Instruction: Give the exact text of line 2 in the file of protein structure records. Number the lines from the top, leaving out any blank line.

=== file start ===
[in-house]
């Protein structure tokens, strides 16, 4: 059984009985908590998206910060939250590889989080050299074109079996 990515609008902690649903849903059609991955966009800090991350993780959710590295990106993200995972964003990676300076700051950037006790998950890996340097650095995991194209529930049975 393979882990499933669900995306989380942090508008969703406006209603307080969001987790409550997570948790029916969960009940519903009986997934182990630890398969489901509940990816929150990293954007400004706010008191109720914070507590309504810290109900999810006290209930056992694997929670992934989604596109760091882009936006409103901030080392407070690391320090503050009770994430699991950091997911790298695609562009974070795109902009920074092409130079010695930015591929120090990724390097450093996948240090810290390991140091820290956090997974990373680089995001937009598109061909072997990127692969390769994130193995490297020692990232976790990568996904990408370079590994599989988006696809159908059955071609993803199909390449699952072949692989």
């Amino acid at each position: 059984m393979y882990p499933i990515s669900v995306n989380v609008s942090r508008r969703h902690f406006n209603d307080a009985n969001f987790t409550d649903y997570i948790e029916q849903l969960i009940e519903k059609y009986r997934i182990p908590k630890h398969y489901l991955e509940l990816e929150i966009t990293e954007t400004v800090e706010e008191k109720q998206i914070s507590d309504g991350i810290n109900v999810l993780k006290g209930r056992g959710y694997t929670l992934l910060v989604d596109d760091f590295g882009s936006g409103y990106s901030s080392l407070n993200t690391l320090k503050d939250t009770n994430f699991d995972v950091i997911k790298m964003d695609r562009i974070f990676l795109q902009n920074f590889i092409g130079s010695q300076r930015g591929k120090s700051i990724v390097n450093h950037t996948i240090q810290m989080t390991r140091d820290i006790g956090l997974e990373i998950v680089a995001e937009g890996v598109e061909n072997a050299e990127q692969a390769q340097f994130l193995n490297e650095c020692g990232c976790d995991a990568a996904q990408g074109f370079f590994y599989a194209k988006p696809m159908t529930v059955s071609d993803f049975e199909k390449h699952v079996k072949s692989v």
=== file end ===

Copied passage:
């Protein structure tokens, strides 16, 4: 059984009985908590998206910060939250590889989080050299074109079996 990515609008902690649903849903059609991955966009800090991350993780959710590295990106993200995972964003990676300076700051950037006790998950890996340097650095995991194209529930049975 393979882990499933669900995306989380942090508008969703406006209603307080969001987790409550997570948790029916969960009940519903009986997934182990630890398969489901509940990816929150990293954007400004706010008191109720914070507590309504810290109900999810006290209930056992694997929670992934989604596109760091882009936006409103901030080392407070690391320090503050009770994430699991950091997911790298695609562009974070795109902009920074092409130079010695930015591929120090990724390097450093996948240090810290390991140091820290956090997974990373680089995001937009598109061909072997990127692969390769994130193995490297020692990232976790990568996904990408370079590994599989988006696809159908059955071609993803199909390449699952072949692989």